DEAR EDITOR, China was long referred to as the ‘Land of the Sleeping Dragon’ but not anymore as it extends it influence throughout the world and especially in the Western Pacific.
Two years ago, Joanna McCarthy of the ABC’s Pacific Beat programme, reported that China’s two-way trade with the Pacific Islands had almost doubled in just one year.
Her claim was followed with the revelation that China had given the region $US1.8 billion in aid in the past decade.
It is now believed that China is the lead donor to Fiji and perhaps also to Tonga and Samoa.
In the context of Chinese aid to Samoa, Radio New Zealand today reported that Australia’s Foreign Minister, Bishop, called Samoa’s Prime Minister, Tuilaepa Sailele Malielegaoi, to clarify another minister’s comments, those said to be have been made by Australia’s International Development Minister, Concetta Fierravanti-Wells, when it was alleged she had claimed China was lending on unfavourable terms and constructing “useless buildings” and “roads to nowhere.”
The Senator’s reported comments had sparked a backlash from Pacific leaders and Beijing, with the Samoa PM calling them insulting.
Recently, Jenny Hayward –Jones told the ABC broadcaster, “Many Pacific Island Countries, like Australia, are in the position of having China as their primary strategic partner.”
“And as is the case for Australia, increasing Chinese economic (and in the Pacific island countries’ case, aid) influence does not mean Pacific Island countries have to switch their strategic allegiances.”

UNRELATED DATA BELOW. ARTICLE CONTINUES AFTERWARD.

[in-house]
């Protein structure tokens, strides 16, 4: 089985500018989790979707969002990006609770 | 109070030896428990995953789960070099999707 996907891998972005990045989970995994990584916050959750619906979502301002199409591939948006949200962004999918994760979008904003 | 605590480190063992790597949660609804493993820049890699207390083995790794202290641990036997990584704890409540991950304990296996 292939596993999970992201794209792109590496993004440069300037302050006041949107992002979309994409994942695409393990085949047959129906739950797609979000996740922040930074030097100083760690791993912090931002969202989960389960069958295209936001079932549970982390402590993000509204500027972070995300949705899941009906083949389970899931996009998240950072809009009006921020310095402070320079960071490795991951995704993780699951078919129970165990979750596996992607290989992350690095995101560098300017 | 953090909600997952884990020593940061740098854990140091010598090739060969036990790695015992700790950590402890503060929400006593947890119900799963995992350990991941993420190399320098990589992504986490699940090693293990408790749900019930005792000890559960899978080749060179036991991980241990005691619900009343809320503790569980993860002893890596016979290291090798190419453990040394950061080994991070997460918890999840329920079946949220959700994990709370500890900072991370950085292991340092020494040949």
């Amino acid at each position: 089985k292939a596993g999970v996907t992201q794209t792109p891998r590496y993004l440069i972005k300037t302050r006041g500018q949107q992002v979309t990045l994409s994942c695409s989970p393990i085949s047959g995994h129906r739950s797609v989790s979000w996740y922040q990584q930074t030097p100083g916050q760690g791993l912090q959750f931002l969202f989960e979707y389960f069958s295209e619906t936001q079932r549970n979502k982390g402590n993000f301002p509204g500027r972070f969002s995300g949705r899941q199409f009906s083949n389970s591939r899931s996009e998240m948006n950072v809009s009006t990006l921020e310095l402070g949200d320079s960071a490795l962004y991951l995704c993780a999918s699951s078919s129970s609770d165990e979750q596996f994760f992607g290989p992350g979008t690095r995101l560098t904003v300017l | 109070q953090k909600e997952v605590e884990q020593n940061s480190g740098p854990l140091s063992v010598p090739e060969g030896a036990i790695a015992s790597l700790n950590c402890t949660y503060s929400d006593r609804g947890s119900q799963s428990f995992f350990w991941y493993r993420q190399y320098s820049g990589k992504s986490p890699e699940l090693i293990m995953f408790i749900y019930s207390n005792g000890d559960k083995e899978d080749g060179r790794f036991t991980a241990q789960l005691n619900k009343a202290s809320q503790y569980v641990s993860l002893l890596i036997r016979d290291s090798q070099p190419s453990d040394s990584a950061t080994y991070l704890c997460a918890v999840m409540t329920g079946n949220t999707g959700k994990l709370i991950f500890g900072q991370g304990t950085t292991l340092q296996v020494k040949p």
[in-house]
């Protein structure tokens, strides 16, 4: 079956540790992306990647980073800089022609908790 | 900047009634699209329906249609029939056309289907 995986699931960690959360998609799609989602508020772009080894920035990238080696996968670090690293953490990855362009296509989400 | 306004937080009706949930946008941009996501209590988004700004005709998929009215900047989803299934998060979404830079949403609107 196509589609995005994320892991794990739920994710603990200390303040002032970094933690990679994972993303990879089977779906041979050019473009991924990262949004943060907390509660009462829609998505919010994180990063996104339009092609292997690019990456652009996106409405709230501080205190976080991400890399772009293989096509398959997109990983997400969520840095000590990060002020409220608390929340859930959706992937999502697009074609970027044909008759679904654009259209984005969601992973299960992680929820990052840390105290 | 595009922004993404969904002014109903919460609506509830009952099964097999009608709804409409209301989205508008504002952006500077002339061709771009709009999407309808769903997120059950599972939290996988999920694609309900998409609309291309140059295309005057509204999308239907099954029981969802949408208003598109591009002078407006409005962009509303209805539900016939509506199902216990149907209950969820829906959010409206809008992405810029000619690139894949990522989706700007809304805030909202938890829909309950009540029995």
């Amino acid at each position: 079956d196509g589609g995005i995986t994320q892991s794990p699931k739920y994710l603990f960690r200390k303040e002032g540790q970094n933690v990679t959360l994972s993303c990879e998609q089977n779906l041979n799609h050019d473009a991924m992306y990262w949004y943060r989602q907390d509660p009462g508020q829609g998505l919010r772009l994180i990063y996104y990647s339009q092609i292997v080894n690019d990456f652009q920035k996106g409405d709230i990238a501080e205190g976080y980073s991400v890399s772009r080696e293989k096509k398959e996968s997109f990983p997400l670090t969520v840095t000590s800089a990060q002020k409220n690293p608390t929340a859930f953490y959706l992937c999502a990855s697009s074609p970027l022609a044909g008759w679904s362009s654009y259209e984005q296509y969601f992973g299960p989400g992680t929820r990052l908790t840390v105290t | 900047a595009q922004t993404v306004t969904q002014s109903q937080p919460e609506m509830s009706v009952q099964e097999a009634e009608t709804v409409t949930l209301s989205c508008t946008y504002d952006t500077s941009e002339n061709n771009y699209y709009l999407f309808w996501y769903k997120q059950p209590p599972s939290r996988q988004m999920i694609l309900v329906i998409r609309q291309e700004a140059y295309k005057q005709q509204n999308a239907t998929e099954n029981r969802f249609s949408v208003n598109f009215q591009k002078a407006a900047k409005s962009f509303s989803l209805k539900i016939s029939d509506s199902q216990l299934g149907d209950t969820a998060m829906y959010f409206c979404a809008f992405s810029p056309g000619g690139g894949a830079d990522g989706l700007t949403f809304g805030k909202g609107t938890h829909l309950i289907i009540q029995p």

“They can get what they want from China without moving into China’s strategic orbit.”
There are others who view China’s increasing footprint in the Pacific as relatively benign, occasioned by the need to expand markets for its cheap consumer goods rather than any geopolitical motives.
Against their views, several observers see Beijing’s move into the Pacific as a growing threat to regional security and the reason the USA has prompted its foreign policy “pivot” to the Asia-Pacific.
It might be expected that as China’s aid spending is seen as having “no strings attached,” in contrast to the stricter governance criteria imposed by Australia – often reported to be a source of irritation to Pacific governments, who view the Australian approach as patronizing, more spats will emerge.
The Solomon Islands has no formal diplomatic relationship with China (PRC) and its foreign relations is directed to the Republic of China (on Taiwan) (ROC) allowing the SIG to receive substantial monetary support annually from Taiwan, but funding that is increasingly leading to calls at home for much stricter auditing and spending of the money it gets without so-far-strings attached.
Perhaps the last word to this story should go to Professor Hugh White of the Australian National University who reportedly said (quote).
“China clearly does seek to become at least a leading power in the Western Pacific and perhaps the leading power in the Western Pacific.”